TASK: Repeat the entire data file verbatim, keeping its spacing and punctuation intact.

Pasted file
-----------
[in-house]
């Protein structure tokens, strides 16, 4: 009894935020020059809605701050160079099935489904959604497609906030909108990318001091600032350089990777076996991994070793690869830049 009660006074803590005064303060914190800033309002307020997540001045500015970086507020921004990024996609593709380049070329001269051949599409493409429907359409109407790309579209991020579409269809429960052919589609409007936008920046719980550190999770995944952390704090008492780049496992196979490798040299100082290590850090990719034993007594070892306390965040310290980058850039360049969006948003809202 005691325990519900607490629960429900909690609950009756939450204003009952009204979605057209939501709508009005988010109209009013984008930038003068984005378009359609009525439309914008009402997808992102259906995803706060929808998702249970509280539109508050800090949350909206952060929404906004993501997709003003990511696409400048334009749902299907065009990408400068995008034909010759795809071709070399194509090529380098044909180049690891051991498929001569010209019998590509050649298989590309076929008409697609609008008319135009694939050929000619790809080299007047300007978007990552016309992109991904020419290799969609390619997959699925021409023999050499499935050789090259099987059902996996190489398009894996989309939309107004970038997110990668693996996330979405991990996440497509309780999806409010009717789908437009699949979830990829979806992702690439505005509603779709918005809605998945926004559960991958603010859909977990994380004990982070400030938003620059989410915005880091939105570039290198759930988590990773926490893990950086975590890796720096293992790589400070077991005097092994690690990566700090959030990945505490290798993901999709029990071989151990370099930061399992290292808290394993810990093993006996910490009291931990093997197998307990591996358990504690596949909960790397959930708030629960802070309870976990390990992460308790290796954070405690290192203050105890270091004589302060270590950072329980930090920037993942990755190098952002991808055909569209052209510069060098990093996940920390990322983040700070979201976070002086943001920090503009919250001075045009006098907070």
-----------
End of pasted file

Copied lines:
[in-house]
């Protein structure tokens, strides 16, 4: 009894935020020059809605701050160079099935489904959604497609906030909108990318001091600032350089990777076996991994070793690869830049 009660006074803590005064303060914190800033309002307020997540001045500015970086507020921004990024996609593709380049070329001269051949599409493409429907359409109407790309579209991020579409269809429960052919589609409007936008920046719980550190999770995944952390704090008492780049496992196979490798040299100082290590850090990719034993007594070892306390965040310290980058850039360049969006948003809202 005691325990519900607490629960429900909690609950009756939450204003009952009204979605057209939501709508009005988010109209009013984008930038003068984005378009359609009525439309914008009402997808992102259906995803706060929808998702249970509280539109508050800090949350909206952060929404906004993501997709003003990511696409400048334009749902299907065009990408400068995008034909010759795809071709070399194509090529380098044909180049690891051991498929001569010209019998590509050649298989590309076929008409697609609008008319135009694939050929000619790809080299007047300007978007990552016309992109991904020419290799969609390619997959699925021409023999050499499935050789090259099987059902996996190489398009894996989309939309107004970038997110990668693996996330979405991990996440497509309780999806409010009717789908437009699949979830990829979806992702690439505005509603779709918005809605998945926004559960991958603010859909977990994380004990982070400030938003620059989410915005880091939105570039290198759930988590990773926490893990950086975590890796720096293992790589400070077991005097092994690690990566700090959030990945505490290798993901999709029990071989151990370099930061399992290292808290394993810990093993006996910490009291931990093997197998307990591996358990504690596949909960790397959930708030629960802070309870976990390990992460308790290796954070405690290192203050105890270091004589302060270590950072329980930090920037993942990755190098952002991808055909569209052209510069060098990093996940920390990322983040700070979201976070002086943001920090503009919250001075045009006098907070």